LEWISBURG – Twelve-year-old Dylan Dutcher-King has been asking his parents about babysitting for years, but his mother and father have said he is too young.
This summer, the teenager, who will be 13 in August, found a babysitting class and eventually got permission from Brian King and Dabrina Dutcher, both professors at Bucknell University, to pursue a burgeoning passion. In late July, Dylan takes a five-day course at the Lewisburg Children’s Museum.
âI’ve always loved young children,â said Dylan, who recently graduated from Greenwood Friends School in Millville. âAt the moment I’m in school helping out on a summer camp for younger children. I think it would be nice to do it and make some money on the side. If you attend an official babysitting course, the credentials will be increased. “
One thing Dylan looks forward to is first aid training – “It’s a useful skill that can be learned off-course,” he said.
Dabrina Dutcher said her son has always been “a little self-confident, maybe because he’s an only child”.
“He has always been known for taking care of younger students,” she said. âHe wanted to do more babysitting. We thought he would qualify as a babysitter. I was grateful to give him more training.
The Lewisburg Children’s Museum at 815 Market St., Lewisburg, will host the Babysitting Basics Camp July 26-30. Evangelical Community Hospital hosted the Safe Sitter Babysitting course on July 14th at the Miller Center for Recreation and Wellness, 120 Hardwood Drive, Lewisburg, and will offer additional courses on August 6th, October 12th and December 29th.
“Many parents are at home, everyone is at home,” says museum director Kahla Woodling DeSmit. âParents have a double duty, so this course is intended for slightly older children who can be in charge for a few minutes. It’s about working together. “
She added, âBabysitting is such an important responsibility for everyone. It is extremely important to understand how to deal with emergencies and different situations and how to optimally prepare for your first babysitting job. “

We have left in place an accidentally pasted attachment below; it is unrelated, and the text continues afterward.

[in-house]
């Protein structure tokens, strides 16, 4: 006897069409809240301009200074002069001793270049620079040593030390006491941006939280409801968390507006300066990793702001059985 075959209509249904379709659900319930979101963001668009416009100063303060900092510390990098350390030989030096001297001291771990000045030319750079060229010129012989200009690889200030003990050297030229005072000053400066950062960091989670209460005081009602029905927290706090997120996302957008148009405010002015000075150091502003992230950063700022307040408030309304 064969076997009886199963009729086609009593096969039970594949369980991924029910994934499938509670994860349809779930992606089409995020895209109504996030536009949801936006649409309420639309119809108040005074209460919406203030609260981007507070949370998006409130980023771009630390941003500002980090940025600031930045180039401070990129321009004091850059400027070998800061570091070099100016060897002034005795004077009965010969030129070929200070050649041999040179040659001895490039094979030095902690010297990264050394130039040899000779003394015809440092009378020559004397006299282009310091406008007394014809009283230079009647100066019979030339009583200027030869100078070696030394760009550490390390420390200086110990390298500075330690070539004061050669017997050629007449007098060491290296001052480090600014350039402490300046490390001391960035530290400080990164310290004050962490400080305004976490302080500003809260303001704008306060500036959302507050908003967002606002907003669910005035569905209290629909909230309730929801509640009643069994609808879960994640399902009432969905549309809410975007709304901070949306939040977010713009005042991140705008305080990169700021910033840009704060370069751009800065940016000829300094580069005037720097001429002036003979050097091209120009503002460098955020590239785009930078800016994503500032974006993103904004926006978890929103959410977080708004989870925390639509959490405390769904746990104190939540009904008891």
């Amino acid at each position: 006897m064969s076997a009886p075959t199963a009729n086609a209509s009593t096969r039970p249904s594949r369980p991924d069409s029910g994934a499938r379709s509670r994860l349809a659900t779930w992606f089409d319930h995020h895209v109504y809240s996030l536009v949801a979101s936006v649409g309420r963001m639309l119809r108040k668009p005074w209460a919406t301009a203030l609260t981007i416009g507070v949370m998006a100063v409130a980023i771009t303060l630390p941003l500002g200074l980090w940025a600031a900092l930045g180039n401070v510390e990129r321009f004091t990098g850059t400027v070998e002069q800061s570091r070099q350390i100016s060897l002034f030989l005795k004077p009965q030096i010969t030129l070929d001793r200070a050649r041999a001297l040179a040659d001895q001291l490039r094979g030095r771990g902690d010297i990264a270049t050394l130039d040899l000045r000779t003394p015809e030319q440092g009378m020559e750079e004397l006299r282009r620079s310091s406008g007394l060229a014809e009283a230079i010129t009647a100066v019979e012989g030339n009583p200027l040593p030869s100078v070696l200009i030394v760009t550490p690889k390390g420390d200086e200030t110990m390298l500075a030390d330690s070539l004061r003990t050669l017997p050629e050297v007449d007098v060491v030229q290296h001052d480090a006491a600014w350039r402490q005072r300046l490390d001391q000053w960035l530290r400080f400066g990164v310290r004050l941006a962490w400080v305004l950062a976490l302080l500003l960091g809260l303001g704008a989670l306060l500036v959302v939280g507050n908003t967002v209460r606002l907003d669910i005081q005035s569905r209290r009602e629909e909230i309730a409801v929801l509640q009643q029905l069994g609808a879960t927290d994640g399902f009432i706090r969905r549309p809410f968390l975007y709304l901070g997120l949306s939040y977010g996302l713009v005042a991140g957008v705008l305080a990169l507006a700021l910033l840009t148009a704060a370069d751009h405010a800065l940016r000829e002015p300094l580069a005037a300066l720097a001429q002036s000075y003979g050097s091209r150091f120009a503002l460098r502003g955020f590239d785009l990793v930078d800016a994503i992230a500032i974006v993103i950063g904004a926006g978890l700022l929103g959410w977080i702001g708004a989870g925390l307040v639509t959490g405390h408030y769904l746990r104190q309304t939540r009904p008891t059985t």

The course is recommended for ages 8 and up and is limited to 12 participants. The Lewisburg Children’s Museum Course runs Monday, July 26th through Friday, July 30th, 9am to 12pm.
On the first day, Evangelical staff will be invited to speak about safety and emergency situations. The rest of the week includes exercises for real babysitting skills, food and nutrition, how to prepare snacks, hygiene tips, how to deal with younger children, positive reinforcement strategies, and other topics.
“This is a brand new camp for us,” said DeSmit. âOne of the nice things about COVID is how it encourages collaboration. We have been fortunate to work with other children’s museums and share curriculum ideas. This has been shared with us and we look forward to seeing the fruits of it. “
The goal is to give the older children confidence, she said.
“We’re excited to have the next group of babysitters out there and ready,” said DeSmit.
The National Safe Sitter Program began in 1980 after an 18-month-old girl was hospitalized by Dr. Patricia Keener had died in Indianapolis. The little girl, the daughter of a co-worker who worked as a nurse in the maternity ward, had choked on breakfast, and the adult babysitter who looked after her didn’t know how to rescue a choked child. When the ambulance took the girl to the hospital, it was loud too late safesitter.org.
âGalvanized by this tragedy, Dr. Keener developed a curriculum to teach middle-school age children life skills, safety skills, and first aid and rescue skills, âhe says safesitter.org. âShe taught first grade at her own children’s school, then started teaching at the Community Hospital. Eventually she trained others to teach the classes, and the program soon spread throughout the Midwest. With the help of a grant from the Lilly Foundation, the program was introduced nationwide. In 1988 the program was taught in 28 states and in 1995 in all 50 states. “
Ann Dzwonchyk, health and wellness educator for the Evangelical Community, who supports the Safe Sitter program for Evangelical, said the hospital has been running these training courses in the Valley for years. The popular program is filled quickly and this summer limited to 12 participants for the time being.
“It’s a good course, it’s a thorough course,” said Dzwonchyk. âYou come with some good babysitting skills. Much of what they learn can be put into practice by observing their siblings or themselves. Teenagers are babysitters and need to know what to do in an emergency. “
The course provides safety knowledge and first aid. Participants are certified in Safe Sitter and CPR. They learn what to do when they are outside or inside, whether someone is knocking on the door they do not know, how to gauge which age group the babysitter prefers to guard. You will learn about diapers, hot water bottles, feeding, entertainment and other topics, Dzwonchyk said.
“They will know when it is time to use a patch instead of asking parents for advice or calling 911,” she said. “We go beyond gagging for both the child and the sitter.”
Dzwonchyk said the babysitting business is also being discussed and the professional attitude of the jobs, she said.
The course at the Miller Center is suitable for children 11 years and older, she said.
The American Red Cross also offers babysitting classes at https://www.redcross.org/take-a-class/babysitting/babysitting-child-care-training/babysitting-classes.